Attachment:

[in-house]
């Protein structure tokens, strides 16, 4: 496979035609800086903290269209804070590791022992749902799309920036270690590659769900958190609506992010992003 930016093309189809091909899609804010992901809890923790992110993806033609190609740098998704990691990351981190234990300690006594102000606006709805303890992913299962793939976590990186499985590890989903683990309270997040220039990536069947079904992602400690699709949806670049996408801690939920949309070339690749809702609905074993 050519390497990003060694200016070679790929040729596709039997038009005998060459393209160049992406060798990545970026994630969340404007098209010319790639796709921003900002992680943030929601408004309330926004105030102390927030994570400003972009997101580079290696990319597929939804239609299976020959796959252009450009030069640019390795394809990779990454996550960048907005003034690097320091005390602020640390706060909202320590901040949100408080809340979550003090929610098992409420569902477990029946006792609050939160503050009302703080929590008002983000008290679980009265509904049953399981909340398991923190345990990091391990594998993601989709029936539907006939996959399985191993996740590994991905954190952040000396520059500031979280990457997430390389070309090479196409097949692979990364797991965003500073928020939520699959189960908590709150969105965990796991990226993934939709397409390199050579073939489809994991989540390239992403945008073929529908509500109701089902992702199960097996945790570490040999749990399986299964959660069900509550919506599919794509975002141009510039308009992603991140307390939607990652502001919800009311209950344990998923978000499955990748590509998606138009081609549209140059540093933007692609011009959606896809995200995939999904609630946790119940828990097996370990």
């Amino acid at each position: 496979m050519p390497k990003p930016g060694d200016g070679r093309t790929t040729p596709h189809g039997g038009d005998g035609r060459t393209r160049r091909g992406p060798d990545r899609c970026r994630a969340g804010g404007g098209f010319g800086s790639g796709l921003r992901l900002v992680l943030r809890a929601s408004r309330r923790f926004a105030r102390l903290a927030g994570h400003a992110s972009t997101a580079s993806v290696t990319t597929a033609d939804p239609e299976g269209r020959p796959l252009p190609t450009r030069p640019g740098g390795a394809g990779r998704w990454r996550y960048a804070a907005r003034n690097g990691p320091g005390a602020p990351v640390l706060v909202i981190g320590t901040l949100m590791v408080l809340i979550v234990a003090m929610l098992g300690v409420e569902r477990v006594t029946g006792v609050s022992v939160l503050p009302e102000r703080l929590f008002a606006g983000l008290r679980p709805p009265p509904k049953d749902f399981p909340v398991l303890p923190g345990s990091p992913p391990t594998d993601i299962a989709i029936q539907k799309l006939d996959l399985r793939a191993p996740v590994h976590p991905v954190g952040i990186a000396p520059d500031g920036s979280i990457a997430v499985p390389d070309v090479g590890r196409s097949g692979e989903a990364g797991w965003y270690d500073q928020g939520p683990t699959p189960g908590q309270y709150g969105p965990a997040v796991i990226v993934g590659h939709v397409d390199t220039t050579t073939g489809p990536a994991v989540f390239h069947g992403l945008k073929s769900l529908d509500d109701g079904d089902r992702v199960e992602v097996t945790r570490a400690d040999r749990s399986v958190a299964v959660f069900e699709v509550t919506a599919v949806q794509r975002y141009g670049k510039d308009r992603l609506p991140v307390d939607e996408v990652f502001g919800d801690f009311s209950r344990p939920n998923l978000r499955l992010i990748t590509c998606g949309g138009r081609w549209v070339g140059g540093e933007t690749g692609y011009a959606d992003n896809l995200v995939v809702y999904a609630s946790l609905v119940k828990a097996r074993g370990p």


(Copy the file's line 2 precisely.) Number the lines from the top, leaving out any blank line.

């Protein structure tokens, strides 16, 4: 496979035609800086903290269209804070590791022992749902799309920036270690590659769900958190609506992010992003 930016093309189809091909899609804010992901809890923790992110993806033609190609740098998704990691990351981190234990300690006594102000606006709805303890992913299962793939976590990186499985590890989903683990309270997040220039990536069947079904992602400690699709949806670049996408801690939920949309070339690749809702609905074993 050519390497990003060694200016070679790929040729596709039997038009005998060459393209160049992406060798990545970026994630969340404007098209010319790639796709921003900002992680943030929601408004309330926004105030102390927030994570400003972009997101580079290696990319597929939804239609299976020959796959252009450009030069640019390795394809990779990454996550960048907005003034690097320091005390602020640390706060909202320590901040949100408080809340979550003090929610098992409420569902477990029946006792609050939160503050009302703080929590008002983000008290679980009265509904049953399981909340398991923190345990990091391990594998993601989709029936539907006939996959399985191993996740590994991905954190952040000396520059500031979280990457997430390389070309090479196409097949692979990364797991965003500073928020939520699959189960908590709150969105965990796991990226993934939709397409390199050579073939489809994991989540390239992403945008073929529908509500109701089902992702199960097996945790570490040999749990399986299964959660069900509550919506599919794509975002141009510039308009992603991140307390939607990652502001919800009311209950344990998923978000499955990748590509998606138009081609549209140059540093933007692609011009959606896809995200995939999904609630946790119940828990097996370990």